Before Parkhurst NuVision, Dr. Parkhurst was the Chief of Ophthalmology and Refractive Eye Surgery at the world’s largest military base, where he performed over 6,000 successful refractive eye surgery procedures including Visian ICLs, LASIK, and PRK.
Is having vision corrected with the Visian ICL advisable for people who have astigmatism?
In many cases, yes! I remember when I was first told I had astigmatism as a child. At the time I wondered: what is astigmatism anyway? Is this a really bad eye disease? Does this mean I’m going to lose my vision? Thankfully, the answers were no, and no.
In fact, even though having astigmatism may sound like you have some sort of bad “stigma” about your eyes, astigmatism is one of the most common vision disorders we treat at Slade & Baker Vision Center. We implement a variety of surgical techniques to fix astigmatism permanently, and that is part of the reason people come to see us in Houston from all over the country.
What is Astigmatism?
Astigmatism is the optical property that causes light rays in one meridian of the cornea to be focused more strongly than light rays in another meridian.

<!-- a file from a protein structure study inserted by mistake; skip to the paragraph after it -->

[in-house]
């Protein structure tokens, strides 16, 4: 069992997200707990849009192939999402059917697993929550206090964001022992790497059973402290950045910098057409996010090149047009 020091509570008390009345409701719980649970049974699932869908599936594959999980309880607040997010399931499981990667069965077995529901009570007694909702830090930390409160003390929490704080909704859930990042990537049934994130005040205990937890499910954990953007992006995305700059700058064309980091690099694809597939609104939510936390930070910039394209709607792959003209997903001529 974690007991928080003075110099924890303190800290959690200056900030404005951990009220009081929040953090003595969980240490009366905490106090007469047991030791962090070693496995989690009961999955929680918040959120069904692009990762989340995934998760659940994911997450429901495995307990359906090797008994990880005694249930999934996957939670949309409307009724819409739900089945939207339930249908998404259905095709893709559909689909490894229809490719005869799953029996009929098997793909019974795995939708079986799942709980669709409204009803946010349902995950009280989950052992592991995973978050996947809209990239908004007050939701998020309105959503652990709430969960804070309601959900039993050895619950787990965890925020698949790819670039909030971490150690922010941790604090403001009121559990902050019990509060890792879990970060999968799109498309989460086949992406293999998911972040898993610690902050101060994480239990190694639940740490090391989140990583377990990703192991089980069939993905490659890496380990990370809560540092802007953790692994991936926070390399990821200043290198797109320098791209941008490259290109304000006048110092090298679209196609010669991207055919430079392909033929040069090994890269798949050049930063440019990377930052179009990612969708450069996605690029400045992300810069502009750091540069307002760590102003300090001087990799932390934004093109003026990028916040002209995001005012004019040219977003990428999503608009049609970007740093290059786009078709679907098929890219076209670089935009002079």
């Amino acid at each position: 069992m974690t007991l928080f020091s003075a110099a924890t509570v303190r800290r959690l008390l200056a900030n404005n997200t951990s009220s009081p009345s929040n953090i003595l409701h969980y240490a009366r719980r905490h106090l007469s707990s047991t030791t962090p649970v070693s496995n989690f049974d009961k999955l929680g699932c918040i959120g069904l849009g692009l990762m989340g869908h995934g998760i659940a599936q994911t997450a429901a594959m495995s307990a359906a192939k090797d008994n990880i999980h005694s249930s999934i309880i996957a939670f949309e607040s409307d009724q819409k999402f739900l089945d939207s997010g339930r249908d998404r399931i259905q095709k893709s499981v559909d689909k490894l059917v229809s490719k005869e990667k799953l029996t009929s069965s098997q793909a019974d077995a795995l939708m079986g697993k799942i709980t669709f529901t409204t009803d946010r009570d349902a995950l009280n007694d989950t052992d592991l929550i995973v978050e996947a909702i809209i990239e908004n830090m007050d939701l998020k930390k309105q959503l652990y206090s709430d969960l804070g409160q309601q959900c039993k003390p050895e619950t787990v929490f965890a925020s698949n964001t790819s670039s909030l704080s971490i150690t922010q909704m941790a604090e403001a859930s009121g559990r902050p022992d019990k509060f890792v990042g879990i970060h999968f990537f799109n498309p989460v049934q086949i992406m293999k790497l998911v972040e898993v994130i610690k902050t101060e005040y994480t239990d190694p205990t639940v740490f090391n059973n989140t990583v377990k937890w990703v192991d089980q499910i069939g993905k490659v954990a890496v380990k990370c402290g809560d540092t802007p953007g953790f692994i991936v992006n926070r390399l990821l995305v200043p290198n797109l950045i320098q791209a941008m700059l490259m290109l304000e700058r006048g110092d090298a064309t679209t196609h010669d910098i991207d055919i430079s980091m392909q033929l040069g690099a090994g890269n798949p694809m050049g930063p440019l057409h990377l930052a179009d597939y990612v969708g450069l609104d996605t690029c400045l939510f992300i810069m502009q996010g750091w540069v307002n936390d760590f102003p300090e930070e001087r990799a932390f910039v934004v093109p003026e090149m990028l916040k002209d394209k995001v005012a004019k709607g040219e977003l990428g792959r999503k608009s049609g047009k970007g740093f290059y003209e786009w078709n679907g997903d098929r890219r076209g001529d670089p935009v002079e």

Rather than being shaped like a pure sphere (think basketball), in the case of astigmatism, the cornea is shaped more like the back of a spoon, or the side of a football.
This “out of round” shape results in vertical light rays getting focused more strongly compared to horizontal ones. Multiple light rays focused in different optical planes causes blur. There are varying magnitudes of how severe astigmatism is, but to many people’s surprise, we are able to fix even large amounts of astigmatism surgically.
Does my astigmatism mean I can’t get the Visian ICL?
Absolutely not! Most people that are considering having Visian ICL’s have relatively strong glasses, and the astigmatism portion is typically only a small fraction of their total prescription.
One of the ways I offer astigmatism correction when I place Visian ICL’s, is to insert the lens in a fashion which relaxes astigmatism. In other words, we help the cornea go from being shaped like a football, to being shaped more like a basketball. This is called an “on-axis” approach with or without the use of a “limbal relaxation.”
With this technique, I’ve had success correcting up to more than 2 diopters of astigmatism.
For people with more than 2 diopters of astigmatism, I routinely perform a very mild laser vision treatment in combination with the Visian ICL. The most astigmatism I’ve ever fixed surgically is 6 diopters.
These are some of the happiest people I’ve treated because of the huge impact minimizing or eliminating astigmatism can have on someone’s vision.